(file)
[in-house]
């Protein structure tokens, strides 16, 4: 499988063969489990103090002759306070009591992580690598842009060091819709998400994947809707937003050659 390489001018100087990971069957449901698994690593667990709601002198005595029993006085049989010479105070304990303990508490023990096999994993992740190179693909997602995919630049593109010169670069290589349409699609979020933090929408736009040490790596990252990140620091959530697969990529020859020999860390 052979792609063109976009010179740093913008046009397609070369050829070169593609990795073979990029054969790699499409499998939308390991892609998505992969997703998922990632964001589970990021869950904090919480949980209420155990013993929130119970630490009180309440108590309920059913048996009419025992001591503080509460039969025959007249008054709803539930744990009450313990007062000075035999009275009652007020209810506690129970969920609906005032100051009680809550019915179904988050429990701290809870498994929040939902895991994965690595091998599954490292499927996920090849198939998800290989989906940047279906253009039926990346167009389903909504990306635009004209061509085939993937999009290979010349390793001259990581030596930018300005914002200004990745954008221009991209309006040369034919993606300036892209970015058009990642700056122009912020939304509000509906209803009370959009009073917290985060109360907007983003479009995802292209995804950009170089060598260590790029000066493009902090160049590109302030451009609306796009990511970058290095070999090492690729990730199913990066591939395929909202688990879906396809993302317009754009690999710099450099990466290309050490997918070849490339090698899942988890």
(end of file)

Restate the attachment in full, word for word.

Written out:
[in-house]
């Protein structure tokens, strides 16, 4: 499988063969489990103090002759306070009591992580690598842009060091819709998400994947809707937003050659 390489001018100087990971069957449901698994690593667990709601002198005595029993006085049989010479105070304990303990508490023990096999994993992740190179693909997602995919630049593109010169670069290589349409699609979020933090929408736009040490790596990252990140620091959530697969990529020859020999860390 052979792609063109976009010179740093913008046009397609070369050829070169593609990795073979990029054969790699499409499998939308390991892609998505992969997703998922990632964001589970990021869950904090919480949980209420155990013993929130119970630490009180309440108590309920059913048996009419025992001591503080509460039969025959007249008054709803539930744990009450313990007062000075035999009275009652007020209810506690129970969920609906005032100051009680809550019915179904988050429990701290809870498994929040939902895991994965690595091998599954490292499927996920090849198939998800290989989906940047279906253009039926990346167009389903909504990306635009004209061509085939993937999009290979010349390793001259990581030596930018300005914002200004990745954008221009991209309006040369034919993606300036892209970015058009990642700056122009912020939304509000509906209803009370959009009073917290985060109360907007983003479009995802292209995804950009170089060598260590790029000066493009902090160049590109302030451009609306796009990511970058290095070999090492690729990730199913990066591939395929909202688990879906396809993302317009754009690999710099450099990466290309050490997918070849490339090698899942988890």